Background: Local, sustained delivery of cytokines at a tumor can enhance induction of antitumor immunity and may be a feasible neoadjuvant immunotherapy for breast cancer. We evaluated the ability of intratumoral poly-lactic-acid-encapsulated microspheres (PLAM) containing interleukin 12 (IL-12), tumor necrosis factor α (TNF-α), and granulocyte-macrophage colony stimulating factor (GM-CSF) in a murine model of breast cancer to generate a specific antitumor response.
Methods: BALB/c mice with established MT-901 tumors underwent resection or treatment with a single intratumoral injection of PLAM containing IL-12, TNF-α, or GM-CSF, alone or in combination. Two weeks later, lymph nodes and spleens were harvested, activated with anti-CD3 monoclonal antibodies (mAb) and rhIL-2, and assessed for antitumor reactivity by an interferon γ (IFNγ) release assay. Tumor-infiltrating lymphocyte (TIL) analysis was performed on days 2 and 5 after treatment by mechanically processing the tumors to create a single cell suspension, followed by three-color fluorescence-activated cell sorter (FACS) analysis.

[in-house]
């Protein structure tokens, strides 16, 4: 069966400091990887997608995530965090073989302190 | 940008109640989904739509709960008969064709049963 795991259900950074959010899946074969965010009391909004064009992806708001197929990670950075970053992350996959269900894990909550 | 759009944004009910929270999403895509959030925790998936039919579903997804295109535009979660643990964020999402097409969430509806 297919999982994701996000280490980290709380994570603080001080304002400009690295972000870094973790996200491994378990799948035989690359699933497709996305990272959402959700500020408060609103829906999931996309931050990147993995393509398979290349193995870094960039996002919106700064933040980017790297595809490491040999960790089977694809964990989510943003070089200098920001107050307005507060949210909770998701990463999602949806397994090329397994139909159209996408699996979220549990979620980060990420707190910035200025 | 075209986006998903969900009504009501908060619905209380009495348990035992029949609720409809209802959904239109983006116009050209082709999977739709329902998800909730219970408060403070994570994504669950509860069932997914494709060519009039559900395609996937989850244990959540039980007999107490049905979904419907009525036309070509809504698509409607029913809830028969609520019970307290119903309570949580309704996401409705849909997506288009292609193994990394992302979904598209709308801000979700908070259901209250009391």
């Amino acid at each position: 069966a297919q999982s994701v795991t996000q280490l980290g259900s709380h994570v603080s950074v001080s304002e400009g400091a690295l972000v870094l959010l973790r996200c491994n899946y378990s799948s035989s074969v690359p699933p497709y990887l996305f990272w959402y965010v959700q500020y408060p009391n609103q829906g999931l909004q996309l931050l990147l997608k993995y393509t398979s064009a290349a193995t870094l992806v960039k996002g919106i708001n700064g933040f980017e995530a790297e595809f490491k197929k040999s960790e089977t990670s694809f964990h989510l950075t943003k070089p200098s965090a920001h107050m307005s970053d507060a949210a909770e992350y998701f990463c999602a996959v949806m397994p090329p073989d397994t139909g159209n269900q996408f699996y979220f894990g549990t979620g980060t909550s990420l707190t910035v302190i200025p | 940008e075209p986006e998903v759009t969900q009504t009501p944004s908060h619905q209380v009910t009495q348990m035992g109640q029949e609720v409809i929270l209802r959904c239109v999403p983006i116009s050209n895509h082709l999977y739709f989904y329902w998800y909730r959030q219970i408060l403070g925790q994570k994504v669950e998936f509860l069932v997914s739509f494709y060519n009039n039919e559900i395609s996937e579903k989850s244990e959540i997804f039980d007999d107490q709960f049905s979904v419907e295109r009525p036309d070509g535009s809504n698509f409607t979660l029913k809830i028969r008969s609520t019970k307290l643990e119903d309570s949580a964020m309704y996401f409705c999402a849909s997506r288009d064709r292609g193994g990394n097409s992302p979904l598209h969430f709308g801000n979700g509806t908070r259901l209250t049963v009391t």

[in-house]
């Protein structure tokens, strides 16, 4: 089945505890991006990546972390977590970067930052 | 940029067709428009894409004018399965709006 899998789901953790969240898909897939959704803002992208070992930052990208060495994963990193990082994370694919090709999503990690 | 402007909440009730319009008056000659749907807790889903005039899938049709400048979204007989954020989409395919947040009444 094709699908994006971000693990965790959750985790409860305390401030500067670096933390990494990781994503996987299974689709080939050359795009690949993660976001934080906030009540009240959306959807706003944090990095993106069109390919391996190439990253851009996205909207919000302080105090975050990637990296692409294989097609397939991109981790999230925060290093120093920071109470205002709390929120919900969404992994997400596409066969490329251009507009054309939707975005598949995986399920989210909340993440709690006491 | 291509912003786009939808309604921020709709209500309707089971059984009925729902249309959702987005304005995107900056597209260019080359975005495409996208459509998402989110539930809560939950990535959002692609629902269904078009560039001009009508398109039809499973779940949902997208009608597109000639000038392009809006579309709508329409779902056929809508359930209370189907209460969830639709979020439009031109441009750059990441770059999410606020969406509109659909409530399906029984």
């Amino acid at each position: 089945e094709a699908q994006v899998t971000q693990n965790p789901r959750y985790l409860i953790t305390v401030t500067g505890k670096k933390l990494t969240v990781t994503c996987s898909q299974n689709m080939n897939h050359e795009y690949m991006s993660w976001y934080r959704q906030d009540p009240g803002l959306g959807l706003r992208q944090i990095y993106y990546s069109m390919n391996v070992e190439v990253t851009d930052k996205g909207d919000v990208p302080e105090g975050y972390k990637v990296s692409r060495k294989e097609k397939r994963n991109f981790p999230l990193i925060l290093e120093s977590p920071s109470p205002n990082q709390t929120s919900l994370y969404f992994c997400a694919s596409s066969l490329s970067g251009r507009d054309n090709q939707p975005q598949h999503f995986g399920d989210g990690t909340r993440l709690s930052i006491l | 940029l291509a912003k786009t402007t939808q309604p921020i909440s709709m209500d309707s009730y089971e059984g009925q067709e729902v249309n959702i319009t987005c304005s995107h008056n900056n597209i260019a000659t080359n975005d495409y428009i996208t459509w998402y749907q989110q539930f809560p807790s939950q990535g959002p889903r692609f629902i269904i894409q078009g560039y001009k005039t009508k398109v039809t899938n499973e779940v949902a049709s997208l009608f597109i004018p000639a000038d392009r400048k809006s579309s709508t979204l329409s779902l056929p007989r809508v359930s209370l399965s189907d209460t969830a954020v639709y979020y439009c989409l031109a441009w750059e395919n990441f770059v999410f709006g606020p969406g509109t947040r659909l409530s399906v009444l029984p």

Results: Intratumoral injection of cytokine-loaded PLAM significantly suppressed tumor growth, with the combination of IL-12 and TNF-α leading to increased infiltration by polymorphonuclear cells and CD8+ T-cells in comparison with controls. The induction of tumor-specific reactive T-cells in the nodes and spleens, as measured by IFN-γ production, was highest with IL-12 and TNF-α. This treatment resulted in resistance to tumor rechallenge.
Conclusions: A single intratumoral injection of IL-12 and TNF-α–loaded PLAM into a breast tumor leads to infiltration by polymorphonuclear cells and CD8+ T-cells with subsequent tumor regression. In addition, this local therapy induces specific antitumor T-cells in the lymph nodes and spleens, resulting in memory immune response.
Breast cancer IL-12 Immunotherapy Microspheres TNF-α
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